Great job, Amanda! If you have a blog, let us know so we can visit.

Saturday, November 11, 2006

GET FELTED: Litlte Felted Bag by Monica

Litlte Felted Bag by Monica
Originally uploaded by sockhoppers.

Monica -- -- continues to amaze us.

"I just finished this little bag. I designed it. It is knit in Kraemer Yarns, "Mauch Chunky" in the Spearmint color and Crystal Palace Little Flowers held with it in the center and in the handles. A little picot hem gives the top a scalloped look."


***GUEST PET: Okay, I have to be honest about this. Cathy Gillen Thacker is a very close friend of mine but that isn't why I read her wonderful books . . . or why you should read her wonderful books too. She also has a terrific website and if you haven't discovered Cathy yet, it's a great place to start.

See that gorgeous blond bombshell over there? That's Regan Thacker, at age 9, surveying her backyard kingdom.

I'll let Cathy tell you more.

"When our previous golden retriever, Max, died suddenly at age 13, of a stroke, my husband and I were heartbroken. Max was a part of the family.He had helped us bring up the kids, and (happily) stayed after the last one had left for college, the year before. We had known for about four months that Max was sick and did not have long to live--and we had tried to prepare ourselves for what was coming as we kept him as comfortable as possible.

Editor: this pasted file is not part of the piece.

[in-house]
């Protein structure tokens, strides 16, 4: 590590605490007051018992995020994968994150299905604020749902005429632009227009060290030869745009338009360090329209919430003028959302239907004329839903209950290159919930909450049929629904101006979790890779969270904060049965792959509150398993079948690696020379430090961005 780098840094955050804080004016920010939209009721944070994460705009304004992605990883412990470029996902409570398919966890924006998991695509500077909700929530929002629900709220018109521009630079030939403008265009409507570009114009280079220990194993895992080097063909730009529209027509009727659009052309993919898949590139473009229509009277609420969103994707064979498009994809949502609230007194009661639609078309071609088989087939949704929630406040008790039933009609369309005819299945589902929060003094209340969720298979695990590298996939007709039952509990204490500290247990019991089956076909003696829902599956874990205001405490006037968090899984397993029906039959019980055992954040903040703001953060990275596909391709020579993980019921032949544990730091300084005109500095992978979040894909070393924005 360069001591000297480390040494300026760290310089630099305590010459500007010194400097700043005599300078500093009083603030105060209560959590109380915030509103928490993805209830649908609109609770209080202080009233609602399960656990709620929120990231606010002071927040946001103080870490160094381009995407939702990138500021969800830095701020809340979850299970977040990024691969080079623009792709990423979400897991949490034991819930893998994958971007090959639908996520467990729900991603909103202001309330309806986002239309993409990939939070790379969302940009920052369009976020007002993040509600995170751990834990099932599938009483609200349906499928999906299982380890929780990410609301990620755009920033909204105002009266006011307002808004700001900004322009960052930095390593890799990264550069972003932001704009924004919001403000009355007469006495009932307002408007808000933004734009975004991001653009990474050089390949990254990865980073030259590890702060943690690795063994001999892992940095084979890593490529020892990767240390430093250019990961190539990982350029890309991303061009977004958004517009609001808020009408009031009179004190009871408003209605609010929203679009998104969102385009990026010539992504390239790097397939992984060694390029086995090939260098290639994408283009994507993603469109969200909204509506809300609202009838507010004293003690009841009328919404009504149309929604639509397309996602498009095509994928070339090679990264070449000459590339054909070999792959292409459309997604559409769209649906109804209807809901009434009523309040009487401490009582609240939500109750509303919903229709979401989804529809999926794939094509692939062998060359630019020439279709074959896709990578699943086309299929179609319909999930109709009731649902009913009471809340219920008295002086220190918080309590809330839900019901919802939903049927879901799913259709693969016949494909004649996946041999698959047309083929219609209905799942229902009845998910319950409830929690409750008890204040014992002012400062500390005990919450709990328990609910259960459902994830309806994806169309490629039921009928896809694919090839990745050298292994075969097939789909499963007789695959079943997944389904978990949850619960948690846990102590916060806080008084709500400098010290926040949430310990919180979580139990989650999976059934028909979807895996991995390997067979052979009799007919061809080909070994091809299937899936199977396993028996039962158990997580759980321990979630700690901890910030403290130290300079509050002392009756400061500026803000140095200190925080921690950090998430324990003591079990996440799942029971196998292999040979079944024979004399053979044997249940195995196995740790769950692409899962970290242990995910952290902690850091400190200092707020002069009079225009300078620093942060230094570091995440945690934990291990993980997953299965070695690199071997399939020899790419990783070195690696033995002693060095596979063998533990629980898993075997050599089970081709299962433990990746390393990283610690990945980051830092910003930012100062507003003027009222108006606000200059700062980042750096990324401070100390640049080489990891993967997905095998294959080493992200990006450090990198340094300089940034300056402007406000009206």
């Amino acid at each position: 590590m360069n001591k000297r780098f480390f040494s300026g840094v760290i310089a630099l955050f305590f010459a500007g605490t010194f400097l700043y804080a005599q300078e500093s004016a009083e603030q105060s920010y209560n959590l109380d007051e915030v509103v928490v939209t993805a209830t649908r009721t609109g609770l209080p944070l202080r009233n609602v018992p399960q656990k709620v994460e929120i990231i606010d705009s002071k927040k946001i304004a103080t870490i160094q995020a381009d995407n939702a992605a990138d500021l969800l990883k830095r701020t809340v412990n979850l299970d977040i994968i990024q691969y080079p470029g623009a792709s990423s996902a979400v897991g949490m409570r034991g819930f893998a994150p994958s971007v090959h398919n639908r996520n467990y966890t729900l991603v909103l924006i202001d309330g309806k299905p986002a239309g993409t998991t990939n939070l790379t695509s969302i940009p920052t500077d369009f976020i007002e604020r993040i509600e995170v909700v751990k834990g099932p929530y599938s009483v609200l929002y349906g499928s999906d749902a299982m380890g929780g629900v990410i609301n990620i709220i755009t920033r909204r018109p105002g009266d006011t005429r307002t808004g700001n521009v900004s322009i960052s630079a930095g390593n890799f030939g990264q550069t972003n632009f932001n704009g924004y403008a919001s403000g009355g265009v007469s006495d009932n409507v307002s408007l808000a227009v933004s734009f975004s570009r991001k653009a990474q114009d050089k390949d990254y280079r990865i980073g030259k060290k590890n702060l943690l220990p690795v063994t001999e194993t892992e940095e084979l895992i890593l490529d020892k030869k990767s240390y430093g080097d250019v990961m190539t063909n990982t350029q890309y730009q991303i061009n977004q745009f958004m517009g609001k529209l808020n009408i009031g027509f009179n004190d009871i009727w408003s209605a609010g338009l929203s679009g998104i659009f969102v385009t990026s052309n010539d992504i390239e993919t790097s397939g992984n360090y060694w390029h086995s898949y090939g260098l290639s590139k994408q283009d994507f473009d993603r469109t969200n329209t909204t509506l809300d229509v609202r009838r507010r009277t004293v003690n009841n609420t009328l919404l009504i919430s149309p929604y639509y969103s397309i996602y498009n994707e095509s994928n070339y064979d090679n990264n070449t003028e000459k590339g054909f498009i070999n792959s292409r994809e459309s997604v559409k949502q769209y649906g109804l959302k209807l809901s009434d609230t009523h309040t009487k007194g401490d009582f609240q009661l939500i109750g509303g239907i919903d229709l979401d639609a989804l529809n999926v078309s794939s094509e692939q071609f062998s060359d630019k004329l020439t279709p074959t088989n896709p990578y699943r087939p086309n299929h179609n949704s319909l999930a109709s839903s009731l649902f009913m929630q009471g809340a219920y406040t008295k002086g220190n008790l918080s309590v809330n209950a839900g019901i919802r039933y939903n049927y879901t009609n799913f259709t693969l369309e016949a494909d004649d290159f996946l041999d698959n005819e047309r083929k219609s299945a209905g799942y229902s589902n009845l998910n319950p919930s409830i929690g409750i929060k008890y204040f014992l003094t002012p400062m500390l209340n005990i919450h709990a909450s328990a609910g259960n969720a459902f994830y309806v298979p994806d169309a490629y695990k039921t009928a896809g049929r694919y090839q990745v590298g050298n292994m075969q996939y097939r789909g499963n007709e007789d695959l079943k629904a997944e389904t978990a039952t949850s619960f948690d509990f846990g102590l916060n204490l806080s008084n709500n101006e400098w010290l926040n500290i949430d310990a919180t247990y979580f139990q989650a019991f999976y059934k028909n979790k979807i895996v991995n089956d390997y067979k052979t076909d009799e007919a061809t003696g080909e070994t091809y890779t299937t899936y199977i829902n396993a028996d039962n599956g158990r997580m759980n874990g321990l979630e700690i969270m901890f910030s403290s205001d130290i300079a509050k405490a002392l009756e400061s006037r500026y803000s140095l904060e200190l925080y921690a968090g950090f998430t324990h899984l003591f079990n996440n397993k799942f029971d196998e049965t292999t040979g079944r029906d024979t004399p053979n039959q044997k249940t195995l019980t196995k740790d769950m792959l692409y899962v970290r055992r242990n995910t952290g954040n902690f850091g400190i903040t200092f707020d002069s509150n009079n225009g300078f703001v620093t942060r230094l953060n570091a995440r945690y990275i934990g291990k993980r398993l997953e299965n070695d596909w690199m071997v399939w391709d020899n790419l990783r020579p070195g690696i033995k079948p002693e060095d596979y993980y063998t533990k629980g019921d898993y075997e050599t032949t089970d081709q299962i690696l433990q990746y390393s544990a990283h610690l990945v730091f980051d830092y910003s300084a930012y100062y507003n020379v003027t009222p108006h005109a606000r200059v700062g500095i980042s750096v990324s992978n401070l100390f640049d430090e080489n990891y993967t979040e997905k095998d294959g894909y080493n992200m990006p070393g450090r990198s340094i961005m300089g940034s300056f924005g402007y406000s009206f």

The one thing we were in firm agreement on was that there would be no more pets. The kids were gone, we didn't have time to devote to a pet, this was it for us. Then it happened and we were beside ourselves with grief. The house was so quiet. Too quiet.

By the end of the weekend, I was secretly checking out the ads in the paper. My husband was doing the same thing. Finally, I confronted him, and he admitted he had been "just looking" at the pet ads, he knew our agreement. I told him I wanted a dog. Was I crazy...? If so, I had company.

Anyway, I started making calls, and before the end ofthe day had located a new litter of goldens through our local AKC chapter. We went to see them, and were smitten. I'd like to say, as we visited the puppies over the next seven weeks, that we picked Regan, but the truth was ,she picked us. She was the one who was so shy she couldn't come out from behind the skirt on a chair, the one who was smart enough to figure out how to get to her mother when her mother leaped over a log too tall for her to jump. (She went around, and led the other litter mates in a merry chase.) She was the one who every time we visited somehow ended up on our laps. She was the runt of the litter. She was sweet and shy and afraid of practically everything. And we love her dearly.

She hangs out in my office while I write, takes road trips with us, and watches over the grandkids. Here's a photo of her, surveying her backyard, at age 9...."***